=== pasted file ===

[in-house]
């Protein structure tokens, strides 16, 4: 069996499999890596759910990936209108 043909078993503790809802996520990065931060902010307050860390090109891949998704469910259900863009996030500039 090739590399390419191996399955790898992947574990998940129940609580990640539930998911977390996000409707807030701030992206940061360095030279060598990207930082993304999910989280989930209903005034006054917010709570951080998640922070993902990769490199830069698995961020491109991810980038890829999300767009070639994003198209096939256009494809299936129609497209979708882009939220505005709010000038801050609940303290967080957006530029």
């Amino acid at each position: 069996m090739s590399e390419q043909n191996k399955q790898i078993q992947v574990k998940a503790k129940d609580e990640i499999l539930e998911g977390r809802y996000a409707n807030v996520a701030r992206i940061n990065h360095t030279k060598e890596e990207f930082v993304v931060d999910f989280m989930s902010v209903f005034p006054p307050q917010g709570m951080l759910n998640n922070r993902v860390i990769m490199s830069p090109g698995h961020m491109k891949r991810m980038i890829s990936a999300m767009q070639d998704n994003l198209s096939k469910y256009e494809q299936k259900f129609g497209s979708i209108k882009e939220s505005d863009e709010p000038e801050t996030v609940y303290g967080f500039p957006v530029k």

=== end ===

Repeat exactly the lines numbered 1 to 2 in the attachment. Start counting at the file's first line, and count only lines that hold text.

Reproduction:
[in-house]
């Protein structure tokens, strides 16, 4: 069996499999890596759910990936209108 043909078993503790809802996520990065931060902010307050860390090109891949998704469910259900863009996030500039 090739590399390419191996399955790898992947574990998940129940609580990640539930998911977390996000409707807030701030992206940061360095030279060598990207930082993304999910989280989930209903005034006054917010709570951080998640922070993902990769490199830069698995961020491109991810980038890829999300767009070639994003198209096939256009494809299936129609497209979708882009939220505005709010000038801050609940303290967080957006530029």